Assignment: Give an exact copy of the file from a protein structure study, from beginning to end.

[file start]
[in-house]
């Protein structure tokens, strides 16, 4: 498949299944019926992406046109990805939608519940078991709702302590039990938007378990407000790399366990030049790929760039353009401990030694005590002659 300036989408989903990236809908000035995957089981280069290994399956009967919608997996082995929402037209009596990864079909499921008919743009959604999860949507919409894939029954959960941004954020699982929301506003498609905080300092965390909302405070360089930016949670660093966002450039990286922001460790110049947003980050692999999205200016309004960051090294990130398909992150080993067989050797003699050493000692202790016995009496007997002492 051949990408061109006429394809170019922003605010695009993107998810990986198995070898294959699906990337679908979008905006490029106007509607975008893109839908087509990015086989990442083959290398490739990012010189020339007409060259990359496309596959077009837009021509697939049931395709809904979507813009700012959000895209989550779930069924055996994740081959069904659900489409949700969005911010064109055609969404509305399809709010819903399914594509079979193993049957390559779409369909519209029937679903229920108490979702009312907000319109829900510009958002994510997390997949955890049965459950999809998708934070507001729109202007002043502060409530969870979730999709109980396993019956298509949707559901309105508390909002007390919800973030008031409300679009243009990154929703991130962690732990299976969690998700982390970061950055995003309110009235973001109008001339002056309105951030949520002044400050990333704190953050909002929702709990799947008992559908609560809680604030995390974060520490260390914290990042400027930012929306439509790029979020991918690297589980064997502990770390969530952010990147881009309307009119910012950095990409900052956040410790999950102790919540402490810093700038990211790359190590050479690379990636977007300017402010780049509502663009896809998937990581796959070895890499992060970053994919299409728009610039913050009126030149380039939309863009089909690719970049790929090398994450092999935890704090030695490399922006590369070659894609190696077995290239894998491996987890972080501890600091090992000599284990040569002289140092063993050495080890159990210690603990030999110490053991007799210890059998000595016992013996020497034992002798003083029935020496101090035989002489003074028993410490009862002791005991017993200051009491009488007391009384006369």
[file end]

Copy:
[in-house]
């Protein structure tokens, strides 16, 4: 498949299944019926992406046109990805939608519940078991709702302590039990938007378990407000790399366990030049790929760039353009401990030694005590002659 300036989408989903990236809908000035995957089981280069290994399956009967919608997996082995929402037209009596990864079909499921008919743009959604999860949507919409894939029954959960941004954020699982929301506003498609905080300092965390909302405070360089930016949670660093966002450039990286922001460790110049947003980050692999999205200016309004960051090294990130398909992150080993067989050797003699050493000692202790016995009496007997002492 051949990408061109006429394809170019922003605010695009993107998810990986198995070898294959699906990337679908979008905006490029106007509607975008893109839908087509990015086989990442083959290398490739990012010189020339007409060259990359496309596959077009837009021509697939049931395709809904979507813009700012959000895209989550779930069924055996994740081959069904659900489409949700969005911010064109055609969404509305399809709010819903399914594509079979193993049957390559779409369909519209029937679903229920108490979702009312907000319109829900510009958002994510997390997949955890049965459950999809998708934070507001729109202007002043502060409530969870979730999709109980396993019956298509949707559901309105508390909002007390919800973030008031409300679009243009990154929703991130962690732990299976969690998700982390970061950055995003309110009235973001109008001339002056309105951030949520002044400050990333704190953050909002929702709990799947008992559908609560809680604030995390974060520490260390914290990042400027930012929306439509790029979020991918690297589980064997502990770390969530952010990147881009309307009119910012950095990409900052956040410790999950102790919540402490810093700038990211790359190590050479690379990636977007300017402010780049509502663009896809998937990581796959070895890499992060970053994919299409728009610039913050009126030149380039939309863009089909690719970049790929090398994450092999935890704090030695490399922006590369070659894609190696077995290239894998491996987890972080501890600091090992000599284990040569002289140092063993050495080890159990210690603990030999110490053991007799210890059998000595016992013996020497034992002798003083029935020496101090035989002489003074028993410490009862002791005991017993200051009491009488007391009384006369």